The invention comprises a power conversion unit to be powered from an automotive, motorcycle, boat, or other type of vehicle having a DC based electrical system. Power may be derived from one or more 12V automotive accessory sockets (cigarette lighter style) or directly from the battery terminals of a given vehicle using a vehicle power adapter which is part of the instant invention. The adapter comprises a quick disconnect vehicle side connector appropriate to inter-mate with the vehicle power source, a quick disconnect battery side connector module that inter-mates with the tool side connector of the power conversion unit, and an electrical cable interconnecting the vehicle side and battery side connections.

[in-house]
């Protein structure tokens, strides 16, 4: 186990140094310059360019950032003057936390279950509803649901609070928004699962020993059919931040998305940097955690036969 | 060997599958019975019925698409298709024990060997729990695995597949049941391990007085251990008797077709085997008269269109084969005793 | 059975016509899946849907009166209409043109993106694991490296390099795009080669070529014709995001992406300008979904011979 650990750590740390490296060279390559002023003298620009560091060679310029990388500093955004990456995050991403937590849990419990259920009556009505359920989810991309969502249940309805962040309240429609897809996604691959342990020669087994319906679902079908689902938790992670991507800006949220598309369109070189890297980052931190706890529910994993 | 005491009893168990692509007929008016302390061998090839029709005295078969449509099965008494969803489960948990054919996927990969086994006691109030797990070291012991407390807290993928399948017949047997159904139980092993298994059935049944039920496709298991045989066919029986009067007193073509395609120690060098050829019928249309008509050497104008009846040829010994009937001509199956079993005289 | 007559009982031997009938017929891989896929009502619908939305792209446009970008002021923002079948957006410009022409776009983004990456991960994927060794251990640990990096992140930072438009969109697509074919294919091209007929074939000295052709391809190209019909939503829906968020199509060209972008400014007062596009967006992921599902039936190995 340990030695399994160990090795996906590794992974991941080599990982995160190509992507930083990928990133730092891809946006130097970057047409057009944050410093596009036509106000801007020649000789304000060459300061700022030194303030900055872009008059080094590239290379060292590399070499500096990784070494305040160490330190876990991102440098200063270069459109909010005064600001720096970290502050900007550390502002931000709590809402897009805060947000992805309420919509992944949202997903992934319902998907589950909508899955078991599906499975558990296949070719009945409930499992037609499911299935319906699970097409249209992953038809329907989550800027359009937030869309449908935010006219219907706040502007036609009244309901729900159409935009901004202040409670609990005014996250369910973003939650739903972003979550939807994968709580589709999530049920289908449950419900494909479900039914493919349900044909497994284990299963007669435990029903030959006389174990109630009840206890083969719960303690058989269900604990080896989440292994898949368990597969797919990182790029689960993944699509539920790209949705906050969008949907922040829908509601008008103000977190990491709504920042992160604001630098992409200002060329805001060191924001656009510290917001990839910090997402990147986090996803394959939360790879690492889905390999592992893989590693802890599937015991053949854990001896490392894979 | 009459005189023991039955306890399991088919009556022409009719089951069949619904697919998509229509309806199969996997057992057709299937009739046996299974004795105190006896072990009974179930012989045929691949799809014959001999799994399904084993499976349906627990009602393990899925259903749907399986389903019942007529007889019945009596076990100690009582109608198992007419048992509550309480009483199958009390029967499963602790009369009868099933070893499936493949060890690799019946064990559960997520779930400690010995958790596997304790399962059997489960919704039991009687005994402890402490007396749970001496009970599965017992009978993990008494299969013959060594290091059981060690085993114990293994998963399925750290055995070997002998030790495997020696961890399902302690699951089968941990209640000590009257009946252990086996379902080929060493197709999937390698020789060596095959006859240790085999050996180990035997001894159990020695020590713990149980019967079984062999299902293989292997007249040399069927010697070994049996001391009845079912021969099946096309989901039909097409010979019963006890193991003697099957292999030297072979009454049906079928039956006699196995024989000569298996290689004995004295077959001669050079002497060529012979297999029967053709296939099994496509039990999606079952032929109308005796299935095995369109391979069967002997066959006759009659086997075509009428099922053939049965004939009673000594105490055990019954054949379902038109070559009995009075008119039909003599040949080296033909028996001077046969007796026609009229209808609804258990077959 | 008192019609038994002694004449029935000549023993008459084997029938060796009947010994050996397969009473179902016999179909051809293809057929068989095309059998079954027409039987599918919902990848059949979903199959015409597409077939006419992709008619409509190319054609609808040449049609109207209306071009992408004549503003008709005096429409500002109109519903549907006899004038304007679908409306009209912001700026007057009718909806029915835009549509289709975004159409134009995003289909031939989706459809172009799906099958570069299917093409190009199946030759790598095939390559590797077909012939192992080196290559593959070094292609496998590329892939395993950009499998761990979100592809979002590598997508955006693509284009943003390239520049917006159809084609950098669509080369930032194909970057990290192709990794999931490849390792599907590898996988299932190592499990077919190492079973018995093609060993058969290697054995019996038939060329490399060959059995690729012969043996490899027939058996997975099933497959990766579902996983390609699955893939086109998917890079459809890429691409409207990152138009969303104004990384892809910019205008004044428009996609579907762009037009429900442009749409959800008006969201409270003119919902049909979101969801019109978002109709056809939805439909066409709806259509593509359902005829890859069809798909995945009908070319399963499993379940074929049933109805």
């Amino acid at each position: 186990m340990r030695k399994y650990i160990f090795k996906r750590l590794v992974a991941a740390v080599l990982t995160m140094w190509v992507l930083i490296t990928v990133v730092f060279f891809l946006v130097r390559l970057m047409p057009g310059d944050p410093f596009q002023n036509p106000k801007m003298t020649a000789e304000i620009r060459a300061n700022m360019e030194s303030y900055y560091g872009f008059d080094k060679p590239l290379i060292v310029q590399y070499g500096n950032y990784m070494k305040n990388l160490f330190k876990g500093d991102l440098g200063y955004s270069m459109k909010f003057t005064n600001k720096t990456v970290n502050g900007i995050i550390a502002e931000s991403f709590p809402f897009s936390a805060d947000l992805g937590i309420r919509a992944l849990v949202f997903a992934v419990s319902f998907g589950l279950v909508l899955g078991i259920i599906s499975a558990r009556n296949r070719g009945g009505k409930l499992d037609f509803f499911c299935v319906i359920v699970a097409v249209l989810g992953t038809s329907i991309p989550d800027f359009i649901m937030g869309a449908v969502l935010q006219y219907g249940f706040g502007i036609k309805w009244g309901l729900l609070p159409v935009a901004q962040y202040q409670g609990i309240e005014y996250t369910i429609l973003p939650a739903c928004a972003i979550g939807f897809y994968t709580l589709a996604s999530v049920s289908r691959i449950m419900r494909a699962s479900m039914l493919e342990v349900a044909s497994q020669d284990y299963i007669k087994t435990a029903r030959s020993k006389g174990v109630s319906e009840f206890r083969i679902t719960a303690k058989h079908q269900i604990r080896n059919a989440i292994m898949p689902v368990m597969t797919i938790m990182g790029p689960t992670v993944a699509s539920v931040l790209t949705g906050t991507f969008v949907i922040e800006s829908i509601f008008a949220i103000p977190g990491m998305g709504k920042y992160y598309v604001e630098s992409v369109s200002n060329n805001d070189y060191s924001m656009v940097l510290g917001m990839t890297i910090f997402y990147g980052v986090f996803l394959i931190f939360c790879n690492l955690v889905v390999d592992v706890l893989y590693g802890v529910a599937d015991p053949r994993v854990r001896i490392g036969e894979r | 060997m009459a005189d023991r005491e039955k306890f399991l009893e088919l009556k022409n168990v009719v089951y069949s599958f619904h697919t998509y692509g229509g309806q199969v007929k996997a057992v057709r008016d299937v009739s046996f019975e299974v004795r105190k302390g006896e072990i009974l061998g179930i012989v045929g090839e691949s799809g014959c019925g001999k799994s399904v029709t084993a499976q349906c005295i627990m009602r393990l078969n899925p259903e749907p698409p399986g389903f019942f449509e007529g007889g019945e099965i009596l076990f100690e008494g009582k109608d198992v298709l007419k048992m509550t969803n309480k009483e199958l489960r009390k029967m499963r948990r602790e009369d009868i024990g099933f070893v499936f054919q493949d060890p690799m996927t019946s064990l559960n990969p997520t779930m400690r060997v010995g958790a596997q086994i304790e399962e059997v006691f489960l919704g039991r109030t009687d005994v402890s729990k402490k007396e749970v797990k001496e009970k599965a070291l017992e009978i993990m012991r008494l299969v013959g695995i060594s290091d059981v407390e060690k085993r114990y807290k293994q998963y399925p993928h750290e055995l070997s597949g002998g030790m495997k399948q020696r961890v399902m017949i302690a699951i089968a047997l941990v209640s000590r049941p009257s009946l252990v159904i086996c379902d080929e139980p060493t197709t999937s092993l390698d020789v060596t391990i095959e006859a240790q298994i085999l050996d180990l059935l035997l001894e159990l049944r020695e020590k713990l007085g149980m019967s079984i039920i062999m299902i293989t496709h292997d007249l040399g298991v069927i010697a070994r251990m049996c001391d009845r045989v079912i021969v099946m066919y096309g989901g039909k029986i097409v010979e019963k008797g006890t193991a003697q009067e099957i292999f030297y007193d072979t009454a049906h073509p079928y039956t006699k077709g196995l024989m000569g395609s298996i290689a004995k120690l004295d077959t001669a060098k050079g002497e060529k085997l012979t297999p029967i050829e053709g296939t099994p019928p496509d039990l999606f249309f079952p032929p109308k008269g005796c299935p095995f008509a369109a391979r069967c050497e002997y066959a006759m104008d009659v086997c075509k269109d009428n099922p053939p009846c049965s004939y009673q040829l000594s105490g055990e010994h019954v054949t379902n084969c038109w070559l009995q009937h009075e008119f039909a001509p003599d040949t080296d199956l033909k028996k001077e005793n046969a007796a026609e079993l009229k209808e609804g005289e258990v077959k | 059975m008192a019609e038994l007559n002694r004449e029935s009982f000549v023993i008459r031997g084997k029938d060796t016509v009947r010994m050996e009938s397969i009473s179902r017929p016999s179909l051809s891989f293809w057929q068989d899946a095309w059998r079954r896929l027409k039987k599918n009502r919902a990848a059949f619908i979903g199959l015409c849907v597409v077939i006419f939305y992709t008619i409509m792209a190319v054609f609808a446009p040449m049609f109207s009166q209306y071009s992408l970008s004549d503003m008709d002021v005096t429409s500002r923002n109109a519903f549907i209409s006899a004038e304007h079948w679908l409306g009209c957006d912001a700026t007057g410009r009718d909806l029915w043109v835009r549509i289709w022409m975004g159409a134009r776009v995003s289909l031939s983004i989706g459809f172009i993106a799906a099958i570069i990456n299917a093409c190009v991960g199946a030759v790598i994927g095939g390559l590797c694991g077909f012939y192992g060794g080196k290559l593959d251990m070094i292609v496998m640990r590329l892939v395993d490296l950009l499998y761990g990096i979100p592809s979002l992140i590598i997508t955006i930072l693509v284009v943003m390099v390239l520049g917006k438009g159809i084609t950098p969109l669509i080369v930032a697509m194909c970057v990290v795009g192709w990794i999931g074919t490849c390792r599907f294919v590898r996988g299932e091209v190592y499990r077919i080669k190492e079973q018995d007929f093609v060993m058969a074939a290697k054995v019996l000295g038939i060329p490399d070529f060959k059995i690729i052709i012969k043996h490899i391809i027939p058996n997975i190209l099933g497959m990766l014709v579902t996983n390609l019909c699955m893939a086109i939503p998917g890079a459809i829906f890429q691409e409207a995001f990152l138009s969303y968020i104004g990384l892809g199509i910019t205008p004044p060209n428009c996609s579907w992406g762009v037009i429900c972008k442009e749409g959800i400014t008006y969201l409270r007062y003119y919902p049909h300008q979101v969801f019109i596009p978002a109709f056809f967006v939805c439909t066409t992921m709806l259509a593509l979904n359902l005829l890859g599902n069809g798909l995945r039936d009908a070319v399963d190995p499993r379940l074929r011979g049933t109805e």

Typically, automobile power outlets including the cigarette lighters on the dash are current limited, typically supplying a maximum of 10 to 15 amps at 12 volts or power levels of approximately 100 to 180 watts. This may be less than the power input required by the power conversion unit to produce its maximum power output. For example, the power conversion unit may have a maximum power output of 400 watts. Further the power conversion unit may operate with conversion efficiency in the 80% to 90% range. Thus the power input required to produce the 400 watt output level is in the range of 444 to 500 watts. This input power level will require DC currents from a 12 volt automobile system on the order of 37 to 42 amps, much higher current levels than can be supplied by a single automotive accessory, cigarette style power outlet typically. The instant invention addresses this problem in several ways. First, the invention provides for the power conversion unit to be connected directly to the vehicle's battery by relatively short, robust clips and wire connections capable of carrying the large currents just mentioned. Secondly, the invention allows a version of the power conversion unit having multiple power inputs, also part of the instant invention, to be simultaneously connected to multiple cigarette style power outlets. The power conversion unit will then use as much current or power as is readily available from each outlet achieving a total input power which is the sum of the available, individual input powers. The power conversion unit may determine how much power is available from a given input source by monitoring the voltage of the source. As more current is drawn from a given source, the source voltage will tend to drop because of the source's inherent resistance. The power conversion unit may operate in a way to draw current from a given source only to the degree that the source voltage remains above some lower threshold voltage limit. This is called the minimum source voltage current limiting algorithm in the present invention. Alternatively, the instant invention considers providing circuitry in the aforementioned vehicle power adapter that will serve to limit the current provided via said adapter to some pre-defined maximum level, for example, 10 amps. Such circuitry may be conveniently housed in the battery side connection housing of the vehicle power adapter or elsewhere. This is called the vehicle adapter current limiting circuit in the instant invention. By applying the minimum source voltage current limiting algorithm, using the vehicle adapter current limiting circuit, or using both in combination, the current drawn from any single vehicle source may be effectively limited to a level that precludes damage to said source. This in turn allows multiple sources as described above to be used in parallel, each to its respective current limit, to derive a power level that is the maximum available from the given sources. The opportunity to exploit this aspect of the present invention to great utility is readily available since many contemporary vehicles are manufactured with two or more current-limited, accessory power outlets.